The six artists in this show have, in various ways, dealt with the legacy of Abstract Expressionism. This is one of the names given to the style that dominated the American art scene from the late 1940s through the mid 1950s. Among its main practitioners were Jackson Pollock, Willem de Kooning, Robert Motherwell, Mark Rothko and Barnett Newman. Its characteristics included direct engagement with materials and process: paint could be poured, dripped, splattered or brushed; a rethinking of the picture plane and its space; and a new consideration of how a viewer engaged with a painting. Works were often large in scale with all-over compositions where no single element was the center of focus. The paintings were a visual record of the act of creation and the artist’s emotional and intellectual state.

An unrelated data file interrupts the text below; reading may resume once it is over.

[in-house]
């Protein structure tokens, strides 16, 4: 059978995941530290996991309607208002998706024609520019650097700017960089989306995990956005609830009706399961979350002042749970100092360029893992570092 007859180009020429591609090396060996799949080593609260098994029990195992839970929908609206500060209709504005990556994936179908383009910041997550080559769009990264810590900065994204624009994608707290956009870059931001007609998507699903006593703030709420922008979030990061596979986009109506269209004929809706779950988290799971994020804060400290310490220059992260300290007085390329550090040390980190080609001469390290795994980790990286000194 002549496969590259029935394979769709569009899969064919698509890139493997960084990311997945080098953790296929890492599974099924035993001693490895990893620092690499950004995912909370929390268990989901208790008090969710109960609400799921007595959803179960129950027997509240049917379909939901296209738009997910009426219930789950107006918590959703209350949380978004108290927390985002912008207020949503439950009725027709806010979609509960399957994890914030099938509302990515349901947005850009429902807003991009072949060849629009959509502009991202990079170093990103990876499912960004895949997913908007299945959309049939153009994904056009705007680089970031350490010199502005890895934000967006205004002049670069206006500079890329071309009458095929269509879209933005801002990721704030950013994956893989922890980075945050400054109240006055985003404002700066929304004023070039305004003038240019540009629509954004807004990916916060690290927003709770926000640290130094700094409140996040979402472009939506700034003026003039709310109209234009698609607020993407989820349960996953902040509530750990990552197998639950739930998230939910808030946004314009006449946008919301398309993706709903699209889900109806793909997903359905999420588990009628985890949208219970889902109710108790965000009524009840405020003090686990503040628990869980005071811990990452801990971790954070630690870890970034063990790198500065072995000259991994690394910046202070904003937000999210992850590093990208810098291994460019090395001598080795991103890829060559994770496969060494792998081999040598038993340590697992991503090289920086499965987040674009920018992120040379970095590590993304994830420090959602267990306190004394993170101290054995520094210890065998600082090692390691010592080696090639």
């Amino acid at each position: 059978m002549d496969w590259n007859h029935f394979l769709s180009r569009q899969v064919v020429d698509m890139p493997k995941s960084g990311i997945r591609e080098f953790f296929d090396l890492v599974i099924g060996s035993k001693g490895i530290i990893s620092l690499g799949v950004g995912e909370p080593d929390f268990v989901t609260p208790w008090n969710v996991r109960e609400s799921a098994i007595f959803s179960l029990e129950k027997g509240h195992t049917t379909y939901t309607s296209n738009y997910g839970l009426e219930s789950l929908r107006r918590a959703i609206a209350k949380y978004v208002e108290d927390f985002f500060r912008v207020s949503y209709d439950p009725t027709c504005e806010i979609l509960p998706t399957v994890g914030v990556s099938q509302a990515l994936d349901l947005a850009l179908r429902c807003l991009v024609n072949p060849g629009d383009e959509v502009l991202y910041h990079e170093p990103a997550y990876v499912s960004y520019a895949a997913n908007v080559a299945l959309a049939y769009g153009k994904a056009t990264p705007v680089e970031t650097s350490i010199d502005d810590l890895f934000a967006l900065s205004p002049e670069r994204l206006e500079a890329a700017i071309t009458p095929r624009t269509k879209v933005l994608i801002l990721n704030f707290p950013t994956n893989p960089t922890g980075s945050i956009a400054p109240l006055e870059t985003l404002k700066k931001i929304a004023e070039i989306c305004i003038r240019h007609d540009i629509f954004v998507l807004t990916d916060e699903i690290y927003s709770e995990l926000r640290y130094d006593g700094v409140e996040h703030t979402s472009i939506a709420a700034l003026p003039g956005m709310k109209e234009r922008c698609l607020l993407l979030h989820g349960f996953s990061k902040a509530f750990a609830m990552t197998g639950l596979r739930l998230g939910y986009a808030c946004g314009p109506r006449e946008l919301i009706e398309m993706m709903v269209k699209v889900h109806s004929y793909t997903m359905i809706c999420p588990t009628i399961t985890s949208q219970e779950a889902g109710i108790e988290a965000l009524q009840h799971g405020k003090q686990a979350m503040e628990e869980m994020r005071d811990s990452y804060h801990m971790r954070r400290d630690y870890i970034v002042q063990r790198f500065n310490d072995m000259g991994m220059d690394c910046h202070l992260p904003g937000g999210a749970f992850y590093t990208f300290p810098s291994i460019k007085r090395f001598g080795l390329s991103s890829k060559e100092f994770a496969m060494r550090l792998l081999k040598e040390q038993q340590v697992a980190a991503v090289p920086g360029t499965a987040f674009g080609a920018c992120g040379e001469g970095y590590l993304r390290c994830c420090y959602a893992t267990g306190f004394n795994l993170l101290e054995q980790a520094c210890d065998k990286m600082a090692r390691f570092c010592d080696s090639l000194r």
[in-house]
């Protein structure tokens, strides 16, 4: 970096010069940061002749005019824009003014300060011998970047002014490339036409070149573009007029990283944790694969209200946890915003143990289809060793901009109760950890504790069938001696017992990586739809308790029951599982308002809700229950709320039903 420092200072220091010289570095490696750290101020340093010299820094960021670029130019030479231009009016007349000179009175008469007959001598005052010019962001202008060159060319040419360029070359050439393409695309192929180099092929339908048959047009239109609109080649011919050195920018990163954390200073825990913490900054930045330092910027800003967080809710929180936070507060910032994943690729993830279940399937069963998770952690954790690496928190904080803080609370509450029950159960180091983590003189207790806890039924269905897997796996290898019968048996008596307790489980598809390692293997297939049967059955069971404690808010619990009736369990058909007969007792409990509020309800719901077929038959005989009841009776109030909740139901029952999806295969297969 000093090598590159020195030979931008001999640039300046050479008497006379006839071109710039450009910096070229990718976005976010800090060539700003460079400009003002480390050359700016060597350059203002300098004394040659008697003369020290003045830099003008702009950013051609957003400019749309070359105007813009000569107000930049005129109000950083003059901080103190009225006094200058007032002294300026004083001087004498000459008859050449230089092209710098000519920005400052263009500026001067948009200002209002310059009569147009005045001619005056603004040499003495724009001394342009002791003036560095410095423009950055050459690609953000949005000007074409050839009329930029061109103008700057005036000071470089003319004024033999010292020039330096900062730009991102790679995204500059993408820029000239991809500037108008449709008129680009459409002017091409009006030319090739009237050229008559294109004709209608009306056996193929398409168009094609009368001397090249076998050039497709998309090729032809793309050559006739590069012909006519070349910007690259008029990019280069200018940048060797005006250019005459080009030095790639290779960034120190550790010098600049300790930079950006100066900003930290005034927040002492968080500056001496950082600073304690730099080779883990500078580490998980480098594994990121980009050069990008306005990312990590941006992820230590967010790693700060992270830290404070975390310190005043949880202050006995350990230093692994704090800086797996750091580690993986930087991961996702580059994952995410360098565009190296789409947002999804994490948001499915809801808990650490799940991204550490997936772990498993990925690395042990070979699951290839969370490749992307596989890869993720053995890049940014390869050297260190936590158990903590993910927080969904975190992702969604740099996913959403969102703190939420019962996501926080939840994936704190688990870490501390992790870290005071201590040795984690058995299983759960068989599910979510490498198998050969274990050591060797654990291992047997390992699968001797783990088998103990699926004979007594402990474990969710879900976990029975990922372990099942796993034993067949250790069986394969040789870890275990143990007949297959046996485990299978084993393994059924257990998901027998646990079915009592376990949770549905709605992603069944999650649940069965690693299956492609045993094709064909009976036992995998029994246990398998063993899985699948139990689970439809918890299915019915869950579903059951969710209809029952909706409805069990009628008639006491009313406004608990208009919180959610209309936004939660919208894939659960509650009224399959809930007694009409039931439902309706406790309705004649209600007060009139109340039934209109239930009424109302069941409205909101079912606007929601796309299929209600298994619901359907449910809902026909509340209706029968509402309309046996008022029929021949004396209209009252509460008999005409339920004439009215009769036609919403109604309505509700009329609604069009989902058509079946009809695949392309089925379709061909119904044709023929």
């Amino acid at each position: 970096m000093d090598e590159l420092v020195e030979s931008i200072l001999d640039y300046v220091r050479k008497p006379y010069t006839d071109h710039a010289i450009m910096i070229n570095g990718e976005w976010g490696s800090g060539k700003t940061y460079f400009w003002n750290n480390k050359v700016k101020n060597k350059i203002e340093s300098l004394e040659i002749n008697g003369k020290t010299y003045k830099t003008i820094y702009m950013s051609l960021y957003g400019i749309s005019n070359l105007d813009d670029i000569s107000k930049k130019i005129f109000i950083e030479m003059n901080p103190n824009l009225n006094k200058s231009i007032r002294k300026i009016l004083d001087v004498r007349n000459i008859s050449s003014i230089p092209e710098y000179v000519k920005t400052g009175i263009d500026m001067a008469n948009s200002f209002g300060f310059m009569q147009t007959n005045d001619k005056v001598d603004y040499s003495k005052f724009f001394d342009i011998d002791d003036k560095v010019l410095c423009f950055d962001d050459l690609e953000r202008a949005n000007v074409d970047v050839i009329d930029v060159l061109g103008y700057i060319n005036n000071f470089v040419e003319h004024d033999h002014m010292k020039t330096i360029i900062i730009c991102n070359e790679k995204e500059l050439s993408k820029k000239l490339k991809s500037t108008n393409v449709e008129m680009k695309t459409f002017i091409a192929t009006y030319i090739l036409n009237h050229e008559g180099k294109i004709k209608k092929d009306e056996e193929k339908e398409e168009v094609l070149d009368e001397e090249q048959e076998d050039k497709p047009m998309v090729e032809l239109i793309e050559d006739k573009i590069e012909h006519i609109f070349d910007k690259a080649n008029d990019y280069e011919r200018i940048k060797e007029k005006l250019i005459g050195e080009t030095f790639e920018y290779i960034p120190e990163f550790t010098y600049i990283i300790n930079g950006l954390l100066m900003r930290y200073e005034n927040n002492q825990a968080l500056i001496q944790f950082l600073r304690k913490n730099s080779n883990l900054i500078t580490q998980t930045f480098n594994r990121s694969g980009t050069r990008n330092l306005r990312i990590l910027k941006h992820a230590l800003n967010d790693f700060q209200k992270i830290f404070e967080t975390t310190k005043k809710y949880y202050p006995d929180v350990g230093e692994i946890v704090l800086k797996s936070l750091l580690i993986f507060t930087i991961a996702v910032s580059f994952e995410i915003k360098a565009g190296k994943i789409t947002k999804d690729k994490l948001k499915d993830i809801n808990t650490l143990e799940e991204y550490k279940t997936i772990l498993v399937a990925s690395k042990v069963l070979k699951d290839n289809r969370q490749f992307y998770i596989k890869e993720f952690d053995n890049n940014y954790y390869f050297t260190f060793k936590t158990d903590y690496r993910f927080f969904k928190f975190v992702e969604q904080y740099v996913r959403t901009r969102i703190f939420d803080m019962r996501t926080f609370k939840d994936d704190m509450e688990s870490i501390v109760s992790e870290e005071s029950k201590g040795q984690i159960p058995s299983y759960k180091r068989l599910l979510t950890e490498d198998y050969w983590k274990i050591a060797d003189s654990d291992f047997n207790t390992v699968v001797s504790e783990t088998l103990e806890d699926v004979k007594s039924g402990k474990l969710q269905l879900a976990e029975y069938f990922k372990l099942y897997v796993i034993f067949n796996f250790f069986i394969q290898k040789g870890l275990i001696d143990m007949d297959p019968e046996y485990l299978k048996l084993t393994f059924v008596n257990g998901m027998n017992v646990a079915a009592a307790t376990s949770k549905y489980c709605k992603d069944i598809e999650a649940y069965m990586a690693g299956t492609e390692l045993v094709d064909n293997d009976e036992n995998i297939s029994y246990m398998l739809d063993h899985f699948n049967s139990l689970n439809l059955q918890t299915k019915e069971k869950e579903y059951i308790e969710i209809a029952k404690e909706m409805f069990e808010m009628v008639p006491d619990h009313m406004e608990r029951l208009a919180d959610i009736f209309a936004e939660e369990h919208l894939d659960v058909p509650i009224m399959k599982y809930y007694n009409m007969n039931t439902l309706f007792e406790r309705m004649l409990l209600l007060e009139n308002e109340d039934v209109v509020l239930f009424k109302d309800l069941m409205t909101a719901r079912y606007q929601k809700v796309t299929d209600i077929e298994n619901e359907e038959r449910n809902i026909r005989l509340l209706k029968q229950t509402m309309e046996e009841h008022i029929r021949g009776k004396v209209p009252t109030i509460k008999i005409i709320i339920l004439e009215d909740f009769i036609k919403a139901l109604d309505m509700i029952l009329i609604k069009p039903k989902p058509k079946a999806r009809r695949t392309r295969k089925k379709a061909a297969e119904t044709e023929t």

While none of the artists in this show could be considered an Abstract
Expressionist, each shows an awareness of its history and its grammar.
All have in common an engagement with its most important element: the
physicality of PAINT.